Every few months, I hit a week (or two) where every bad thing you can think of happens. Example: not too long ago I had to say good-bye to my dog and put her down for health reasons, got stuck in a foot of mud on a deserted Kansas road at night with no way out, had two kids sick with the stomach bug, and one kid end up in the ER (all within one week).
Normally when this kind of storm hits my life, I do great for about a day or two, then I crash. I fall on my knees and cry. I usually feel guilty because I’m a long-time Christian and a pastor’s wife so I should I be able to handle this kind of craziness, right? Wrong.
After a while, I get back up and get going again until the next storm hits me. Then I crash and the cycle starts again.
It wasn’t until a month ago that I realized something: All these years I have been running into battle half naked.
God brought it to my attention that I was trying to coast through life. The problem is, you can’t coast through battles. When you only have half of your armor on, the enemy can pin you down then chop you off at the knee. That’s exactly how I felt after each storm.
I had forgotten that it takes the full armor of God to stand. I was trying to plunge through life with just a belt and breastplate on, and failing miserably.
So I went back to Ephesians 6 and here is what I discovered:
1) Before you put any spiritual armor on, you need to be standing firm in God’s strength. Ouch. I was definitely trying to shoulder my way through the hard things instead of being strong in God first.
2) Put on all of God’s armor. Not just the belt of truth. Not just the breastplate of righteousness. All of it. Half of it will only protect half of you.
3) All of the pieces of armor are important. There was a point a couple months ago where things were so bad I was actually questioning my own salvation because I was so sinful inside. As I was reading Ephesians 6, the helmet of salvation suddenly made sense. I really never understood that piece. Yeah, yeah, I’m saved, who cares. But after coming through that time of doubt, I realized that I had not been protecting my head. Without my helmet in place, my mind was susceptible. But with my helmet on, I know who I am and who I belong to and there is nothing that take that away. That knowledge gave me my confidence back.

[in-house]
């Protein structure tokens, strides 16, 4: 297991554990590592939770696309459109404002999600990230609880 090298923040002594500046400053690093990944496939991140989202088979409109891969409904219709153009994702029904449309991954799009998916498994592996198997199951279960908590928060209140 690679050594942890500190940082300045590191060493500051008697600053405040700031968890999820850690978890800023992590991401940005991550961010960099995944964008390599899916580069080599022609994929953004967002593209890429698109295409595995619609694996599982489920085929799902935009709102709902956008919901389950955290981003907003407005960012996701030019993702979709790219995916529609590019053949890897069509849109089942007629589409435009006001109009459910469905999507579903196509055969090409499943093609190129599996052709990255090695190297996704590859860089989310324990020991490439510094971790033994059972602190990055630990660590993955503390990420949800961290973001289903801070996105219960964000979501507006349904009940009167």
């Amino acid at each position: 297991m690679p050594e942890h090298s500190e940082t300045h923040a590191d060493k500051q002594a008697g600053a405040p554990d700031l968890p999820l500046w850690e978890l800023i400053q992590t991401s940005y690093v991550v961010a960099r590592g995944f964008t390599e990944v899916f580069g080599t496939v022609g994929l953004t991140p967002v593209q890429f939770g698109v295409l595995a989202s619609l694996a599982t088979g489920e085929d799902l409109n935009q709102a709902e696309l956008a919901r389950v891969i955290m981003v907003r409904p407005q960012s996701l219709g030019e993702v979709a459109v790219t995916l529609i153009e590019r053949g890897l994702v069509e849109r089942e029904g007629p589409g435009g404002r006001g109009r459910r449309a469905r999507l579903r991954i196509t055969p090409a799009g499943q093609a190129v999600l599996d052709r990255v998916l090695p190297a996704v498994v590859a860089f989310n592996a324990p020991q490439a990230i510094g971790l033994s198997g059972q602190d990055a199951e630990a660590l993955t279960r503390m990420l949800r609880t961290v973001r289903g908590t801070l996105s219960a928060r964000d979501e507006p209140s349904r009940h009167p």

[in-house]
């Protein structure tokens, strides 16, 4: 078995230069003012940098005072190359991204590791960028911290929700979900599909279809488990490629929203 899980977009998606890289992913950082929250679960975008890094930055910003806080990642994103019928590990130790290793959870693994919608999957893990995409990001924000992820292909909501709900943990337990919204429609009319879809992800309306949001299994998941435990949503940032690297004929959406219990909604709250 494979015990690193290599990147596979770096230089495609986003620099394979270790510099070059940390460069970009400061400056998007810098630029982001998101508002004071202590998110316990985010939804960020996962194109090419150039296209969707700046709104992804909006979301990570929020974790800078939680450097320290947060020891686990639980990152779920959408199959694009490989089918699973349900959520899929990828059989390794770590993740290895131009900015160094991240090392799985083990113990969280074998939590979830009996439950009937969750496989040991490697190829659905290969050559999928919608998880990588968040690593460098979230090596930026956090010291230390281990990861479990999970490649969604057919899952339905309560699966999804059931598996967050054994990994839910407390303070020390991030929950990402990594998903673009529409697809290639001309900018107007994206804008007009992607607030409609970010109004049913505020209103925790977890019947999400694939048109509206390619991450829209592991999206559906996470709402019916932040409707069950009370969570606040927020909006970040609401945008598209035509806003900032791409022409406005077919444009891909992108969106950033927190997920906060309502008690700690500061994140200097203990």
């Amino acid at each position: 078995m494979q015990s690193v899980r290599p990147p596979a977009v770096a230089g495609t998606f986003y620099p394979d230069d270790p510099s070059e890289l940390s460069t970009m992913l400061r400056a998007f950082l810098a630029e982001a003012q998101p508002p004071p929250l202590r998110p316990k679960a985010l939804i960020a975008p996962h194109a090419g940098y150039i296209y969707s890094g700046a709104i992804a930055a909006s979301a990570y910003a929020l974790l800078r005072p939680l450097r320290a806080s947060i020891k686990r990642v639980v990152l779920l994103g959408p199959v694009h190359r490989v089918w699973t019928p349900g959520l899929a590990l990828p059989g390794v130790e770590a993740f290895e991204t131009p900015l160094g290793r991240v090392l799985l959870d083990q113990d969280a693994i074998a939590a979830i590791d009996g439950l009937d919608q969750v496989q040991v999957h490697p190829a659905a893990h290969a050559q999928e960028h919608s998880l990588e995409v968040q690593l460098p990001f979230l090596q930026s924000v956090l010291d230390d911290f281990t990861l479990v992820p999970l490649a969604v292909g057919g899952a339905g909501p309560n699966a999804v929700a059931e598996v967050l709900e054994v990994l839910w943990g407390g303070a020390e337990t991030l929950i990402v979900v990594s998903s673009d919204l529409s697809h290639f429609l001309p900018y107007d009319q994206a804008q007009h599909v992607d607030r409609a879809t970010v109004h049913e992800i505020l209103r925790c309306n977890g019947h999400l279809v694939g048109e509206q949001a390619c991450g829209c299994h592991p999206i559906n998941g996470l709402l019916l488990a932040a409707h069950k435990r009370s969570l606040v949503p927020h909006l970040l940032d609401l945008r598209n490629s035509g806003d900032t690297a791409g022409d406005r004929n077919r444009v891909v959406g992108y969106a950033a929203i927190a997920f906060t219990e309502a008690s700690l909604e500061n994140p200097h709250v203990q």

4) Our battle is not with flesh and blood. Although sometimes it feels like it, especially when there is a person in your life who seems intent on cutting you down.
5) Pray at all times. All right, let’s be honest here, who prays all the time? Come on, raise your hand. Anyone? Yeah, I don’t either. Instead, I try and coast along and only bring the big items to God. But Paul says we need to pray all the time and for each other. I am not the only one in this battle. You are too. And so is my husband. And my children. And my fellow believers. We all need prayer.
Everyday for the last month I have been reading Ephesians 6 and putting my armor on. When this last storm hit, I was ready. I had my shield of faith ready when the doubts came. I had my helmet on. I used God’s word to counter the attacks. And I prayed, not only for myself, but for my brothers and sisters everywhere.
I’ve read Ephesians 6 countless times over the last twenty years, but only recently do I feel I’ve come to understand the importance of this passage.
How about you? Have you been running into the battles of life half naked? Did you leave your shield at home? Are you trying to stand on your own strength? What are you missing?